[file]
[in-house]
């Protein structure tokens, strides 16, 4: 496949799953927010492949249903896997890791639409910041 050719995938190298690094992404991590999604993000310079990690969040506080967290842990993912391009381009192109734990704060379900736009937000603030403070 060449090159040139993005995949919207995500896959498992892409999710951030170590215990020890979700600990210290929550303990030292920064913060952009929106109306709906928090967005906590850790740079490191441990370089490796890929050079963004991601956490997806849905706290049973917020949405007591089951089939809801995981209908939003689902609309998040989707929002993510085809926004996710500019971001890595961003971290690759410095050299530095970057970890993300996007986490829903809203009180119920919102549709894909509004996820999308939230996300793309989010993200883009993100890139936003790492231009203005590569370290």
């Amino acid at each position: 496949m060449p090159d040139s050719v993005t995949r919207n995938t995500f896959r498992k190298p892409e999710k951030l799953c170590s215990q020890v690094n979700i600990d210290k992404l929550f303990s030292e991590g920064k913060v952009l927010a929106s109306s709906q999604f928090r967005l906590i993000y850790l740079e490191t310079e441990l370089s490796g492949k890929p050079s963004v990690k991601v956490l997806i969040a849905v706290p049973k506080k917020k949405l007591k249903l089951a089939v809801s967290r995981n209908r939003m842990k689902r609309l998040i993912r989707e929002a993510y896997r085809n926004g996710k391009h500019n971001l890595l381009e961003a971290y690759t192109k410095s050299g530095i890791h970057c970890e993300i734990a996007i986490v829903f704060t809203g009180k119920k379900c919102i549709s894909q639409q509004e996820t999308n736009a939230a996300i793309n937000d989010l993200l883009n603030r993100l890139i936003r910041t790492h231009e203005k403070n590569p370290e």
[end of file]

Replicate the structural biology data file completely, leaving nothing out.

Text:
[in-house]
């Protein structure tokens, strides 16, 4: 496949799953927010492949249903896997890791639409910041 050719995938190298690094992404991590999604993000310079990690969040506080967290842990993912391009381009192109734990704060379900736009937000603030403070 060449090159040139993005995949919207995500896959498992892409999710951030170590215990020890979700600990210290929550303990030292920064913060952009929106109306709906928090967005906590850790740079490191441990370089490796890929050079963004991601956490997806849905706290049973917020949405007591089951089939809801995981209908939003689902609309998040989707929002993510085809926004996710500019971001890595961003971290690759410095050299530095970057970890993300996007986490829903809203009180119920919102549709894909509004996820999308939230996300793309989010993200883009993100890139936003790492231009203005590569370290």
């Amino acid at each position: 496949m060449p090159d040139s050719v993005t995949r919207n995938t995500f896959r498992k190298p892409e999710k951030l799953c170590s215990q020890v690094n979700i600990d210290k992404l929550f303990s030292e991590g920064k913060v952009l927010a929106s109306s709906q999604f928090r967005l906590i993000y850790l740079e490191t310079e441990l370089s490796g492949k890929p050079s963004v990690k991601v956490l997806i969040a849905v706290p049973k506080k917020k949405l007591k249903l089951a089939v809801s967290r995981n209908r939003m842990k689902r609309l998040i993912r989707e929002a993510y896997r085809n926004g996710k391009h500019n971001l890595l381009e961003a971290y690759t192109k410095s050299g530095i890791h970057c970890e993300i734990a996007i986490v829903f704060t809203g009180k119920k379900c919102i549709s894909q639409q509004e996820t999308n736009a939230a996300i793309n937000d989010l993200l883009n603030r993100l890139i936003r910041t790492h231009e203005k403070n590569p370290e």